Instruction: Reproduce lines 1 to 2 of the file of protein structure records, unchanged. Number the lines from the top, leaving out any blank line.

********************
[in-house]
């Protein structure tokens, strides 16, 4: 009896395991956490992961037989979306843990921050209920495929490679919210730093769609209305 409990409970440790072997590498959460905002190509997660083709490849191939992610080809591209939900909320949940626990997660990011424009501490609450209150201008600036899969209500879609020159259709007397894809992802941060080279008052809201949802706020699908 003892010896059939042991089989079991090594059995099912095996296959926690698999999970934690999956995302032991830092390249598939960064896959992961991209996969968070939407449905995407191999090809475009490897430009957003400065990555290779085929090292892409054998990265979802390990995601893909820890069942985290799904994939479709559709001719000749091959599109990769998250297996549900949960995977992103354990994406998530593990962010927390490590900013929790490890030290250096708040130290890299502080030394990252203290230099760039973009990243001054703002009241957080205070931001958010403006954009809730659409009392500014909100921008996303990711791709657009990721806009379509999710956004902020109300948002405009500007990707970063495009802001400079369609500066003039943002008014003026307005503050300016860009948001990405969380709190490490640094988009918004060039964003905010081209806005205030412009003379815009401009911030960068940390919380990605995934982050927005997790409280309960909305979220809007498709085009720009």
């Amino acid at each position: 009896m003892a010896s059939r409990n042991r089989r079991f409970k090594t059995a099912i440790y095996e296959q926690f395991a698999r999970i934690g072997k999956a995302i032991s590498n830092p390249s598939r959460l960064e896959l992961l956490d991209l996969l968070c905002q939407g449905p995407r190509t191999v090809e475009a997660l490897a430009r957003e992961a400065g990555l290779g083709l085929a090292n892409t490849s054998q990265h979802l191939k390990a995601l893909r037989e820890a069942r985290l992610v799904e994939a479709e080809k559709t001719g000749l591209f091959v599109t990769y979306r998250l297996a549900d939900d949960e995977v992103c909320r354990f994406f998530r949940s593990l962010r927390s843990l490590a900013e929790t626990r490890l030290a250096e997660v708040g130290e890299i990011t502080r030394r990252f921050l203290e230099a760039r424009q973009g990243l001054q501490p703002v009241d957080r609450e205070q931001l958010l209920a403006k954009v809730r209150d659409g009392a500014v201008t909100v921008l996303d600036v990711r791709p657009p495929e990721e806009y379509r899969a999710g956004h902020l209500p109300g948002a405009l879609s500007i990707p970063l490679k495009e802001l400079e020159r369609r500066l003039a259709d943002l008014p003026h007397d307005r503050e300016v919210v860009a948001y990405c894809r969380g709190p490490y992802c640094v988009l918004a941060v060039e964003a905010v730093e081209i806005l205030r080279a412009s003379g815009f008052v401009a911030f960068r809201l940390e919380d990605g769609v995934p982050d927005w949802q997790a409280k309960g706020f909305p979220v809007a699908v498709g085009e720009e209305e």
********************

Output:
[in-house]
């Protein structure tokens, strides 16, 4: 009896395991956490992961037989979306843990921050209920495929490679919210730093769609209305 409990409970440790072997590498959460905002190509997660083709490849191939992610080809591209939900909320949940626990997660990011424009501490609450209150201008600036899969209500879609020159259709007397894809992802941060080279008052809201949802706020699908 003892010896059939042991089989079991090594059995099912095996296959926690698999999970934690999956995302032991830092390249598939960064896959992961991209996969968070939407449905995407191999090809475009490897430009957003400065990555290779085929090292892409054998990265979802390990995601893909820890069942985290799904994939479709559709001719000749091959599109990769998250297996549900949960995977992103354990994406998530593990962010927390490590900013929790490890030290250096708040130290890299502080030394990252203290230099760039973009990243001054703002009241957080205070931001958010403006954009809730659409009392500014909100921008996303990711791709657009990721806009379509999710956004902020109300948002405009500007990707970063495009802001400079369609500066003039943002008014003026307005503050300016860009948001990405969380709190490490640094988009918004060039964003905010081209806005205030412009003379815009401009911030960068940390919380990605995934982050927005997790409280309960909305979220809007498709085009720009």